SEC Alleges Coinbase Knew It Was Violating Securities Laws

SEC Alleges Coinbase Knew It Was Violating Securities Laws – In response to a previous filing by Coinbase claiming that the SEC lacked jurisdiction to file a lawsuit, the SEC has pushed back, stating that Coinbase had previously acknowledged the potential applicability of federal securities laws to its listings. 

The SEC recently sued Coinbase, alleging that it had been operating as an unregistered broker, clearinghouse, and exchange, and had listed multiple unregistered securities in the form of at least 13 cryptocurrencies.  In its latest filing on Friday, the SEC expressed its opposition to any motion for judgment that Coinbase might file and requested the court to dismiss Coinbase’s arguments regarding the violation of the major questions doctrine and other concerns. 

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“Coinbase, a multi-billion-dollar entity advised by sophisticated legal counsel, argues it was unaware that its conduct risked violating the federal securities laws, and suggests that by approving Coinbase’s registration statement in 2021 the SEC confirmed the legality of Coinbase’s underlying business activities – at that time and for all time,” the SEC said in its filing.

However, the regulator continued, Coinbase had previously “adopted the very legal framework” enacted by the U.S. Supreme Court to determine whether certain cryptocurrencies met the requirements of federal securities laws, while “explicitly discouraging” crypto issuers from making any statements “traditionally associated with securities.”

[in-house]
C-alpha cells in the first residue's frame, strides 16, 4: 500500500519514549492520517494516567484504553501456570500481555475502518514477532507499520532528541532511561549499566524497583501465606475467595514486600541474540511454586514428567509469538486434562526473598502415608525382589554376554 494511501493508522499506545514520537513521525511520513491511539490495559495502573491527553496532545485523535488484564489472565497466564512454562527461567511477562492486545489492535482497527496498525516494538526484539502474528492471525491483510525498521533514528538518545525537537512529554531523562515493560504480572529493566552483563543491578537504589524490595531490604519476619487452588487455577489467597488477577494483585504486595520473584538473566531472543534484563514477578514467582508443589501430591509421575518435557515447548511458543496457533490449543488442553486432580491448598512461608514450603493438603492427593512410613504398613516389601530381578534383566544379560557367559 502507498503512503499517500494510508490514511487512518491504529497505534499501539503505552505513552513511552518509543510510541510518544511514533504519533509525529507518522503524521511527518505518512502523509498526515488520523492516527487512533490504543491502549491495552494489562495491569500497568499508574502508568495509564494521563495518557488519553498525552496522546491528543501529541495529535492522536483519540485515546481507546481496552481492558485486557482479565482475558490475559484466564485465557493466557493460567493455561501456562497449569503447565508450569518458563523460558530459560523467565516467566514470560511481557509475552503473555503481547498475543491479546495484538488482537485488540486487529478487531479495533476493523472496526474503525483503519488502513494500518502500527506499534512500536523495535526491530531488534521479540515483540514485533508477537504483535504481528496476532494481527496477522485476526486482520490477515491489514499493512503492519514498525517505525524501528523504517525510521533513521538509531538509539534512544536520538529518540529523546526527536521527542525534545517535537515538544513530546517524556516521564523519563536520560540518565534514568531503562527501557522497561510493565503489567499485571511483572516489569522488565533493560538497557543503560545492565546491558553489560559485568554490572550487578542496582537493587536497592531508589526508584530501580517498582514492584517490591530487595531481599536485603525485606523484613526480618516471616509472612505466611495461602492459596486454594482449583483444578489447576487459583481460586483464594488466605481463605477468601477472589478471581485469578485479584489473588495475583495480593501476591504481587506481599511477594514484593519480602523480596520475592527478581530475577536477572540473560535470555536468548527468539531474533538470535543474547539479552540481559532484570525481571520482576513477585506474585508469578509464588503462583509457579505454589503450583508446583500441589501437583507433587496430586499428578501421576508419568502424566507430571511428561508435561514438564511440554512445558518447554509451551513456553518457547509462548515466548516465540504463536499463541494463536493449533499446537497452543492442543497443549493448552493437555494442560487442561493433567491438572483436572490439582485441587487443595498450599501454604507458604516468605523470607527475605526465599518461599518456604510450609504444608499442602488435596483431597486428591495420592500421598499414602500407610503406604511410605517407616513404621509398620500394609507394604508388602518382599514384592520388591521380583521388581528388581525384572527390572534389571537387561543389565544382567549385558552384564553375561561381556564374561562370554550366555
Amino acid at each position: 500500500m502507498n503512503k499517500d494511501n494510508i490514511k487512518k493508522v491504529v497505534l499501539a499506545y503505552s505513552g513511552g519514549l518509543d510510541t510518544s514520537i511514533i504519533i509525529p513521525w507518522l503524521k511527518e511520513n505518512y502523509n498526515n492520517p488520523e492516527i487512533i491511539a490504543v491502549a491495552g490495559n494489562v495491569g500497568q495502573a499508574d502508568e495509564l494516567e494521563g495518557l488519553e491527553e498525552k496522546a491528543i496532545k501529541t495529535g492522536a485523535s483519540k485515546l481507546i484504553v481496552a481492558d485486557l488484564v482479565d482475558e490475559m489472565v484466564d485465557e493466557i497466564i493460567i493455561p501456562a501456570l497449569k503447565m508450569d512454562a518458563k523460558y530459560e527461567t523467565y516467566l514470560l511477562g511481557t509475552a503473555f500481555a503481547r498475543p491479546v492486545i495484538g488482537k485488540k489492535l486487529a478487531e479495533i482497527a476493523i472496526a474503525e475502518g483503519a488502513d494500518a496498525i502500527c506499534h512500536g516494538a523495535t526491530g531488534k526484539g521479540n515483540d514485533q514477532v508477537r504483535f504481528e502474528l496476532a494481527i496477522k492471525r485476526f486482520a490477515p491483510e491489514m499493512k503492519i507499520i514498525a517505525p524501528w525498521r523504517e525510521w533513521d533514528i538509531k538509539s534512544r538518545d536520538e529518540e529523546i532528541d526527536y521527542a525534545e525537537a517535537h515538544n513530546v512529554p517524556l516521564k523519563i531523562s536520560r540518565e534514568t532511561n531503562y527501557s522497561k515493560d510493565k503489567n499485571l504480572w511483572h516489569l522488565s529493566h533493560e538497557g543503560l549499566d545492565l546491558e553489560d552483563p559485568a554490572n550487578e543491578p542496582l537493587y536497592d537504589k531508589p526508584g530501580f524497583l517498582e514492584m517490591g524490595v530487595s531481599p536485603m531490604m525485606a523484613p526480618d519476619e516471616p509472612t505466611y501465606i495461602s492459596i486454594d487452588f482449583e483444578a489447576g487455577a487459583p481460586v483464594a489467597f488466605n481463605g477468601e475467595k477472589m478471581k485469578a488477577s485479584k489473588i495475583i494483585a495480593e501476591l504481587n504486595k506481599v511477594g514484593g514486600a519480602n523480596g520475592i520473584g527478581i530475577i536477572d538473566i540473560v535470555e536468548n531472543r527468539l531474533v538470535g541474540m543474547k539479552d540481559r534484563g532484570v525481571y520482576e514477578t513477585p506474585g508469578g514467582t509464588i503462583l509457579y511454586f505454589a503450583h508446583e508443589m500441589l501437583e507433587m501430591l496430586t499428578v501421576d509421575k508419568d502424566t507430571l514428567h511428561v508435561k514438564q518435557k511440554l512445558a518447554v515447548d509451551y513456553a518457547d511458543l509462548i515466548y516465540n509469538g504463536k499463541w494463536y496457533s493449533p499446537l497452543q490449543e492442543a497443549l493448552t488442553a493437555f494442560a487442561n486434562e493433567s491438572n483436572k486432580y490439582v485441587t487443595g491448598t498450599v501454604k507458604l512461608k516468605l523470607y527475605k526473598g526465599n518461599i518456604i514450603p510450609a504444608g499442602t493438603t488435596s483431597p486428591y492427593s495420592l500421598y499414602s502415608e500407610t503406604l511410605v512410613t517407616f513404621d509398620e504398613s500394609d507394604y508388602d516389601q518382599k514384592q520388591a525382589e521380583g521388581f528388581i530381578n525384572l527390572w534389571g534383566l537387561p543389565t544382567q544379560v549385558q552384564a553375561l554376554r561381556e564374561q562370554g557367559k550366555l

Coinbase’s public filings also acknowledge that one potential risk for investors is the possibility of listed assets being classified as securities. “These actions clearly show that Coinbase understood that the securities laws could apply to its conduct and knew which rules to consider in evaluating the legality of its conduct, but nevertheless made the calculated decision to take on this risk in the name of growing its business,” the filing said.

The SEC also previewed its arguments pushing back against Coinbase’s proposed motion for judgment, saying the crypto exchange made two “equally flawed arguments.” Coinbase presented two initial arguments, the first being that an investment contract requires a formal contract, and the second stating that investment contracts are only applicable if they are traded on secondary markets. 

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The SEC countered by stating that the Howey Test does not necessitate a formal contract and that transactions on secondary markets can still be in violation of securities laws. To support this second argument, the SEC referred to its recent legal victory against LBRY as an illustrative example.  A hearing is currently scheduled for July 13 in the District Court for the Southern District of New York.

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